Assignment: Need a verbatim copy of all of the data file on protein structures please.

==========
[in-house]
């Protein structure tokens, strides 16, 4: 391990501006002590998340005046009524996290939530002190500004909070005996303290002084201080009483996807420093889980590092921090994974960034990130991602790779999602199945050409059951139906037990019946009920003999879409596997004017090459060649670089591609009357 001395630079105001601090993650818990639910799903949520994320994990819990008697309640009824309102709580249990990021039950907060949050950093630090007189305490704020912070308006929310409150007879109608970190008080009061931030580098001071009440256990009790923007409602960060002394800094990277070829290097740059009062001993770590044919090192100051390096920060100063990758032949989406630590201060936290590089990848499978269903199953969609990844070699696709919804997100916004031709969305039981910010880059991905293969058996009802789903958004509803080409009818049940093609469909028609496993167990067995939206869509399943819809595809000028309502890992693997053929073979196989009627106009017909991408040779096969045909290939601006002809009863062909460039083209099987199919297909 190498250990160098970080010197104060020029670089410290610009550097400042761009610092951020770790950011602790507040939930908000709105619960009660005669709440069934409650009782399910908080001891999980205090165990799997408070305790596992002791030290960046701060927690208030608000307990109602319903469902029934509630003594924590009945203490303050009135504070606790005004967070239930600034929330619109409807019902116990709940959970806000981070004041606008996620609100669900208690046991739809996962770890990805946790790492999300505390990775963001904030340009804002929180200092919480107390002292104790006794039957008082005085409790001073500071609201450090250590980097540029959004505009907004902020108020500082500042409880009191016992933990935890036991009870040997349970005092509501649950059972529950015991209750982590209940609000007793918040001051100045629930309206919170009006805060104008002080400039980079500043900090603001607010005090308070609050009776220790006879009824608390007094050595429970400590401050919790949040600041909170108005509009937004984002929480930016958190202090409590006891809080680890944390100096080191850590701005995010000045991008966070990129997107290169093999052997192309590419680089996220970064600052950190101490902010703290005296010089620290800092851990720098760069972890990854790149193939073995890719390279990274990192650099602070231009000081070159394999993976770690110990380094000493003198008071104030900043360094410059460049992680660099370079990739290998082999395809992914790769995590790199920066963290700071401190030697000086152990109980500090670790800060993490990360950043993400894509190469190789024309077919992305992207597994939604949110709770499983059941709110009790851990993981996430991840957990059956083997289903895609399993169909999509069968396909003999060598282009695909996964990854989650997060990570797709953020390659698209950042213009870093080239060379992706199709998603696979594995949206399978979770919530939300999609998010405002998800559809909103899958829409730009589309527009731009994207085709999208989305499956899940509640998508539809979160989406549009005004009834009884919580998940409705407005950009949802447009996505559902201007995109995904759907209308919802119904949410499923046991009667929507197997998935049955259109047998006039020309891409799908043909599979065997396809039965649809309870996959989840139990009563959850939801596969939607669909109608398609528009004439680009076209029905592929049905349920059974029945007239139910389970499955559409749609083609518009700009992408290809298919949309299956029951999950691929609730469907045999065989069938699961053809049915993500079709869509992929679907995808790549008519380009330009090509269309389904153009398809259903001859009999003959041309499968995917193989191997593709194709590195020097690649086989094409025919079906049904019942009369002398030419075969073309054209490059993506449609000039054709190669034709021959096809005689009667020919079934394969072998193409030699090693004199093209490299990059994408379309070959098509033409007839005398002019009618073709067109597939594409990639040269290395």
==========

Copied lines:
[in-house]
């Protein structure tokens, strides 16, 4: 391990501006002590998340005046009524996290939530002190500004909070005996303290002084201080009483996807420093889980590092921090994974960034990130991602790779999602199945050409059951139906037990019946009920003999879409596997004017090459060649670089591609009357 001395630079105001601090993650818990639910799903949520994320994990819990008697309640009824309102709580249990990021039950907060949050950093630090007189305490704020912070308006929310409150007879109608970190008080009061931030580098001071009440256990009790923007409602960060002394800094990277070829290097740059009062001993770590044919090192100051390096920060100063990758032949989406630590201060936290590089990848499978269903199953969609990844070699696709919804997100916004031709969305039981910010880059991905293969058996009802789903958004509803080409009818049940093609469909028609496993167990067995939206869509399943819809595809000028309502890992693997053929073979196989009627106009017909991408040779096969045909290939601006002809009863062909460039083209099987199919297909 190498250990160098970080010197104060020029670089410290610009550097400042761009610092951020770790950011602790507040939930908000709105619960009660005669709440069934409650009782399910908080001891999980205090165990799997408070305790596992002791030290960046701060927690208030608000307990109602319903469902029934509630003594924590009945203490303050009135504070606790005004967070239930600034929330619109409807019902116990709940959970806000981070004041606008996620609100669900208690046991739809996962770890990805946790790492999300505390990775963001904030340009804002929180200092919480107390002292104790006794039957008082005085409790001073500071609201450090250590980097540029959004505009907004902020108020500082500042409880009191016992933990935890036991009870040997349970005092509501649950059972529950015991209750982590209940609000007793918040001051100045629930309206919170009006805060104008002080400039980079500043900090603001607010005090308070609050009776220790006879009824608390007094050595429970400590401050919790949040600041909170108005509009937004984002929480930016958190202090409590006891809080680890944390100096080191850590701005995010000045991008966070990129997107290169093999052997192309590419680089996220970064600052950190101490902010703290005296010089620290800092851990720098760069972890990854790149193939073995890719390279990274990192650099602070231009000081070159394999993976770690110990380094000493003198008071104030900043360094410059460049992680660099370079990739290998082999395809992914790769995590790199920066963290700071401190030697000086152990109980500090670790800060993490990360950043993400894509190469190789024309077919992305992207597994939604949110709770499983059941709110009790851990993981996430991840957990059956083997289903895609399993169909999509069968396909003999060598282009695909996964990854989650997060990570797709953020390659698209950042213009870093080239060379992706199709998603696979594995949206399978979770919530939300999609998010405002998800559809909103899958829409730009589309527009731009994207085709999208989305499956899940509640998508539809979160989406549009005004009834009884919580998940409705407005950009949802447009996505559902201007995109995904759907209308919802119904949410499923046991009667929507197997998935049955259109047998006039020309891409799908043909599979065997396809039965649809309870996959989840139990009563959850939801596969939607669909109608398609528009004439680009076209029905592929049905349920059974029945007239139910389970499955559409749609083609518009700009992408290809298919949309299956029951999950691929609730469907045999065989069938699961053809049915993500079709869509992929679907995808790549008519380009330009090509269309389904153009398809259903001859009999003959041309499968995917193989191997593709194709590195020097690649086989094409025919079906049904019942009369002398030419075969073309054209490059993506449609000039054709190669034709021959096809005689009667020919079934394969072998193409030699090693004199093209490299990059994408379309070959098509033409007839005398002019009618073709067109597939594409990639040269290395």